After further review of the case study, conflict management among team members needs to be addressed. Resolving conflict can often be like a constant balancing act among the opposing needs and interests; conflict can be unpleasant and stressful (Haraway & Haraway III, 2005). Conflict manage is essential for the success of healthcare organizations. Learning, as an organization, to constructively manage and succeed in conflict situations is a foundational construct of leadership and management (Ledlow, 2009).

There are six different conflict styles: (1) accommodating, (2) avoiding, (3) collaborating, (4) competing, (5) compromising and (6) problem solving. After reading the case study, the surgical team is displaying conflict style of avoiding “potential disruption outweighs the benefits of resolution, gathering information supersedes immediate decision making, others can resolve the conflict more effectively and issues seem a result of other issues,” (Ledlow, 2009).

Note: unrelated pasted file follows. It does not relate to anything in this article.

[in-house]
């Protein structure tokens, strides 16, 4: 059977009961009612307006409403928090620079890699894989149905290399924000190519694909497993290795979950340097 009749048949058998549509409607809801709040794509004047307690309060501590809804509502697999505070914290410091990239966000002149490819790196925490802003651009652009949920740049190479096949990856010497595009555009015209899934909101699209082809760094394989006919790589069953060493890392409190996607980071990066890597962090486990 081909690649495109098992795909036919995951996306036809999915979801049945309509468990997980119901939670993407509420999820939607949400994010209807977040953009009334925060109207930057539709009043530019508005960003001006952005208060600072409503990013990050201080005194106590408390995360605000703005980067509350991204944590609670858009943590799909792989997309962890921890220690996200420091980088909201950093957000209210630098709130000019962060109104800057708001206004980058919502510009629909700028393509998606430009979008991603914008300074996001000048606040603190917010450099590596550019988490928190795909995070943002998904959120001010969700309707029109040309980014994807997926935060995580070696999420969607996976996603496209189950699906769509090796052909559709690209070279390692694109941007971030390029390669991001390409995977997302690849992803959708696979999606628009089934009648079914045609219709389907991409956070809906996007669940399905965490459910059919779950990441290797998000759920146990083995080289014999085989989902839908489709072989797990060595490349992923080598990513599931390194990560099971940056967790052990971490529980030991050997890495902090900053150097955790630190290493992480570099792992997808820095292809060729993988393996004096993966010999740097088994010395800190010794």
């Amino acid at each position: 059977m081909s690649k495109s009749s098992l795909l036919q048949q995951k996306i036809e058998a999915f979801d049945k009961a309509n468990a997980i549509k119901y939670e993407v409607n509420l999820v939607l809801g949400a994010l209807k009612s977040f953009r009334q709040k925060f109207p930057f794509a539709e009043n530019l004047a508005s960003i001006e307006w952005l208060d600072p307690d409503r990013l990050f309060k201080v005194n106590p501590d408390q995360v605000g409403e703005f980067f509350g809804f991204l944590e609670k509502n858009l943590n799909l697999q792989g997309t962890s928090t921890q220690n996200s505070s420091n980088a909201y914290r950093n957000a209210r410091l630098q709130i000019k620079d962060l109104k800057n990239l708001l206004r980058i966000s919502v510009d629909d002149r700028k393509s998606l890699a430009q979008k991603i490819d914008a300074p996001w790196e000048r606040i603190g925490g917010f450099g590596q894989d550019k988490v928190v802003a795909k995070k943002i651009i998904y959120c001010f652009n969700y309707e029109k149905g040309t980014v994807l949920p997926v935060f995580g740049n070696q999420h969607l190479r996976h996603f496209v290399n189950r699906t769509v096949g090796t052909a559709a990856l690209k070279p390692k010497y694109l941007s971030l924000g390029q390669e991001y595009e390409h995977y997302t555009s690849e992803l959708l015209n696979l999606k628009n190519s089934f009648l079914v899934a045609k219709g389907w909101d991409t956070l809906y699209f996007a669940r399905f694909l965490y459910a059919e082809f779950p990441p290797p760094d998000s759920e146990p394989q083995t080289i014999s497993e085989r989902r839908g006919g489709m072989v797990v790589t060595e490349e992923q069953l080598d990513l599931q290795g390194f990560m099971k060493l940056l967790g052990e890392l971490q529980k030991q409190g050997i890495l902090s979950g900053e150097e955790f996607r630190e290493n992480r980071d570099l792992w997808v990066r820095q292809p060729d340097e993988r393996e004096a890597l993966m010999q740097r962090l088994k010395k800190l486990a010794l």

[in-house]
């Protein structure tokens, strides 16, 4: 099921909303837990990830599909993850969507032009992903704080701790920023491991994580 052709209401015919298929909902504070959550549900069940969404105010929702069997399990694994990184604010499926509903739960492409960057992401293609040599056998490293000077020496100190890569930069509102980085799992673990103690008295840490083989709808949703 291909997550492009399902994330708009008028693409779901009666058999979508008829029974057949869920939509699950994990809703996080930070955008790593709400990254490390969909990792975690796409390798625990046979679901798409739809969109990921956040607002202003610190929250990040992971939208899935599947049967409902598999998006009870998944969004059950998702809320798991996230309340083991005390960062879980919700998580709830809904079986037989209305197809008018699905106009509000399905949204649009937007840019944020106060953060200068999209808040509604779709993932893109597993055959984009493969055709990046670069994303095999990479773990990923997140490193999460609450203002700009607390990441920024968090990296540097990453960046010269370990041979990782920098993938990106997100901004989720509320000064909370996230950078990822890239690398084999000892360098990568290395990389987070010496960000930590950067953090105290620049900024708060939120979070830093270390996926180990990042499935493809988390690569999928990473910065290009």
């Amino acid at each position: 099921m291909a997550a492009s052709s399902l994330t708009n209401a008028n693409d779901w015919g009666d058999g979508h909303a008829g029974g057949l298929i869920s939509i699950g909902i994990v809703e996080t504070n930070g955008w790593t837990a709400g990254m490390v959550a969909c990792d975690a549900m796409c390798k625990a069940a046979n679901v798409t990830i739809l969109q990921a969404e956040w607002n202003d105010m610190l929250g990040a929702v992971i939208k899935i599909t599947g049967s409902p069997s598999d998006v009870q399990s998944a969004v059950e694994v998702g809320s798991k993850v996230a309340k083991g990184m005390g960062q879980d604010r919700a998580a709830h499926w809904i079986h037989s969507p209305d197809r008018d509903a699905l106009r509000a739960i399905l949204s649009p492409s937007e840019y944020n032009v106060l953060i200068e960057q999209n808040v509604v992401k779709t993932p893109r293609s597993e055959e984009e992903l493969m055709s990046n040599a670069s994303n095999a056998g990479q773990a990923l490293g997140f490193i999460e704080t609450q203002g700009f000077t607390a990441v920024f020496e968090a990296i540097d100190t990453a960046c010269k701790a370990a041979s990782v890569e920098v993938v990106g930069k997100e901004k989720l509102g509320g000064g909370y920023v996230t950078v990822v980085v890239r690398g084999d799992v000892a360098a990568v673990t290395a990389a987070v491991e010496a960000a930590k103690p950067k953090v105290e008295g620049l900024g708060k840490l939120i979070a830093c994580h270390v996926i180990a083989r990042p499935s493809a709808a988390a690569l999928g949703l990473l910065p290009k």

Instead of going to the Physician Assistant, Nurse B should feel comfortable speaking to the surgeon with her questions and concerns. In addition to displaying avoiding conflict style, Nurse B surgical team is also experiencing role conflict. Role conflict arises when a focal person’s ideas of his or her requirements are incongruent with expectations from roles set members (Erofeev, Glazer, & Ivanitskaya, 2009). It is vital for each person to know what his or her role is. There are four types of role conflicts: (1) intrarole, (2) intrasender, (3) interole and (4) inersender.

The general distinction between these four types of conflict is whether the focal person is perceiving the incongruence with his or her own standards or values (intra-) or whether the focal person recognizes the conflict arising due incompatibilities among others and/or policies (inter-) (Erofeev, Glazer, & Ivanitskaya, 2009). In order for Nurse B surgical team to be successful, each staff member must realize they are a group of people who collectively make up one team. The four steps to transform a group into team are: (1) forming, (2) storming, (3) norming and (4) performing.